Too much excitement just might kill me!
Monkey has his next MRI on Tuesday. I can’t believe it has already been 3 months since the last one. That means he’s been out of treatment for 6 months. It feels weirdly like it just happened yesterday, and never happened at all.
I hold all the same fears as last time, particularly in regard to fasting him for the anaesthetic. I won’t bore you with a rerun.
What is different this time is there is more of a sense of anticipation mixed with the dread. Last time it was mostly all nerves for the result. This time I’m half terrified that his cancer will be back, and half looking forward to the reassurance that a good result will give (however briefly).
In the last few weeks, right around when he hit 20 months, we’ve noticed significant changes in Monkey’s behaviour. He has a bit more of an attention span, and will occasionally play with blocks or trains by himself for a few minutes. He is also on and off super clingy, and will tantrum with very little provocation (case in point – the dogs refuse to do as ordered). He’s been super sweaty, but it’s super humid here and he’s always been a warm kid (takes after his father!). We also wonder if his teeth are doing something as he is crotchety some and has more trouble than usual sleeping. And eats Bonjella out of the tube.
All of which is totally normal for his age, I assume. But the change was so sudden and whenever anything is slightly different it’s really hard not to immediately wonder if his cancer is coming back. Hubs struggles with this more than I do, but we take turns playing devil’s advocate (is there an opposite to that?). We simply don’t feel as though his cancer will come back. He’s too happy and energetic and cheeky and lovable and busy to have time for cancer. But we never felt like he would get it in the first place, and although his personality means the world to us, cancer doesn’t care. Also, he’s just got his hair back!
So we remind each other that even if it did come back, the doctors sound confident that more chemo and/or surgery would fix him up again. Thankfully relapses seem to be much more treatable in intermediate risk cases (like Monkey) than high risk. And the odds of a relapse for stage 3 neuroblastoma are quite low – only about 10% I believe, compared to 40% in high risk cases. Except that the odds of getting neuroblastoma in the first place are so much lower than that. His chance of survival is better because his cancer hadn’t spread, because he was so young at diagnosis and because his tumour didn’t have N-Myc gene amplification (which roughly halves the survival rates, and makes a relapse very bad news). But really the odds mean nothing – the only one we care about is our little Monkey boy.
And we remind ourselves there are no guarantees in life. Monkey’s cancer could come back. Or he could go to watch a marathon aged 8 and die out of the blue because of some complete asshole. (I am so, so sorry for that poor boy’s family, and for everyone involved in the Boston bombing). He could get hit by a drunk driver at age 18 like my sister-in-law’s cousin. Or he could live to be 94 and die peacefully in his sleep like my great grandfather (this is my preferred option!). No guarantees – we just see the fragility a bit more closely than some.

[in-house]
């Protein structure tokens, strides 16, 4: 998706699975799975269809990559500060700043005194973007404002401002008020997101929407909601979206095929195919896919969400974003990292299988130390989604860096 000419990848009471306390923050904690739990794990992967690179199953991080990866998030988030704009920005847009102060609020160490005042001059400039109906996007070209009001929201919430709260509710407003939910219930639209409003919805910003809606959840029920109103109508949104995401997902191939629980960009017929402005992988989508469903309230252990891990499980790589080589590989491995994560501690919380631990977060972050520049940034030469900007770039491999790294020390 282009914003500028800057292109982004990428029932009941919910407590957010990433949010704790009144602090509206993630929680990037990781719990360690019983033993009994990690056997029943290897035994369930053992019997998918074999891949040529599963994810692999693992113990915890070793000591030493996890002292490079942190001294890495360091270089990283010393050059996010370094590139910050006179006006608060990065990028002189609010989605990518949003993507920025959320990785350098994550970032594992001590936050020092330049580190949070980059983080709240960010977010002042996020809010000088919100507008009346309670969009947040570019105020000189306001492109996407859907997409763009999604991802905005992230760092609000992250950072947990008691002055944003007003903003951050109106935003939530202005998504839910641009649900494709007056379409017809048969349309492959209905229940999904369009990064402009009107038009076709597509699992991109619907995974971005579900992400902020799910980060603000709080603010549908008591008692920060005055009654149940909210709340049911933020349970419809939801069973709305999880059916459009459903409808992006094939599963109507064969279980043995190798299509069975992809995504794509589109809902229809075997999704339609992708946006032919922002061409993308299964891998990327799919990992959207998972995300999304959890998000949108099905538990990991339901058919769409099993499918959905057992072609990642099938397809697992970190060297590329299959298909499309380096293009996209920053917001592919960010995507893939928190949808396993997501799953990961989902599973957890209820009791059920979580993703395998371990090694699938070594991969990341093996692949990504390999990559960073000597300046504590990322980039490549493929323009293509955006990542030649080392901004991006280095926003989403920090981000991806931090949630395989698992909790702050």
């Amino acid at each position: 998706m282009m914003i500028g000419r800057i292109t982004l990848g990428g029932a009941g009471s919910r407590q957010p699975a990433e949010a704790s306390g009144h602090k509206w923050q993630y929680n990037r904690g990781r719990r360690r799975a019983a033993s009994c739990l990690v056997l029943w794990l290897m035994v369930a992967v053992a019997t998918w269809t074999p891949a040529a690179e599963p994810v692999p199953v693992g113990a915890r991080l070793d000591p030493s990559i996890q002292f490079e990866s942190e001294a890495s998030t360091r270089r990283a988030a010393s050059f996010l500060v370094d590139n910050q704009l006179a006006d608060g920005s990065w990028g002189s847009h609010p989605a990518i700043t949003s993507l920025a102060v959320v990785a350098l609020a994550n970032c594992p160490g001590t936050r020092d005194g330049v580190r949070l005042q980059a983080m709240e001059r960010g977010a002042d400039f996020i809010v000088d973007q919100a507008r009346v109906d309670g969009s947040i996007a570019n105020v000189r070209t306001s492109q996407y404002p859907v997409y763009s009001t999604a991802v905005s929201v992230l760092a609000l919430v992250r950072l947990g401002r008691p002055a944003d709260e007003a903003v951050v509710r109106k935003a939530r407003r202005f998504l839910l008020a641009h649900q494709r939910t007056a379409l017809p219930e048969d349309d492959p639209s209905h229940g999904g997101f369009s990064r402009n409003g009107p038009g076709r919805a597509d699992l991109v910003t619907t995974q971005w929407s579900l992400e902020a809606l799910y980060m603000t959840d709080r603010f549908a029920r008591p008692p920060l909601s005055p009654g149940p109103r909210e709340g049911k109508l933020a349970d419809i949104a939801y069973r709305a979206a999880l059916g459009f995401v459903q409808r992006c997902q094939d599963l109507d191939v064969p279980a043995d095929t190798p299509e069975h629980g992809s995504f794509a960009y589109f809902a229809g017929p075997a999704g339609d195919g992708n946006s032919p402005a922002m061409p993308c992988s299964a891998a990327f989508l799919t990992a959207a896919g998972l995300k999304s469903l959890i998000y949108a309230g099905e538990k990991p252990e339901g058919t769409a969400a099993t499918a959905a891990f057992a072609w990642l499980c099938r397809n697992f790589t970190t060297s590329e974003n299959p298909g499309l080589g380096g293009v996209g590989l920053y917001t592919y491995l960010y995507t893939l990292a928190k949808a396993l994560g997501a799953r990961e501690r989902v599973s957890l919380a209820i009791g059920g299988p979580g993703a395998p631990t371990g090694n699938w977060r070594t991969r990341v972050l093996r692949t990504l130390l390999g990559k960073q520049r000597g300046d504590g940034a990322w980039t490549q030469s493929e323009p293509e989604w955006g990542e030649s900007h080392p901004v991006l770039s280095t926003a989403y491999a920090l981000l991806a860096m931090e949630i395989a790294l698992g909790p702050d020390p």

Relapses are most common within the first two years, although one doctor told me that with some more aggressive forms of neuroblastoma it can pop up again five years later. Chocolate forbid.
In any case, although the scan is only a few days away, we have to wait another 8 days after that to get the results. Ugh.
I hate the scans, and I love them. They make me nervous, but I expect I will also be nervous when they start spreading further apart, because they are the only way we have of knowing what is going on. Oh how I long for those urine markers that are present in 70% of neuroblastoma cases (and generally give better indication than a scan) – at least then we could test his wee every month!
I plan to ask the doctor this time (if I remember) whether they can be sure that Monkey’s cancer would relapse in the same place as the original tumour. I’ve read that in about 8% of relapses the cancer appears in areas other than the original site (usually lungs or brain OMG), but that was for high risk patients (where the cancer has spread) and so I hope it doesn’t apply to Monkey. Because if it does and they’re only scanning his spine where the original tumor was, how would they know if it decided to pop up somewhere else?
Intellectually, I know that they know what they’re doing, and I know that the remission protocols are all based on research and they have to balance vigilance against necessity (especially when repeated general anaesthetics are involved). But oh how I long for that Star Trek medical tricorder so I could scan him every damn morning.
Cancer is such an asshole.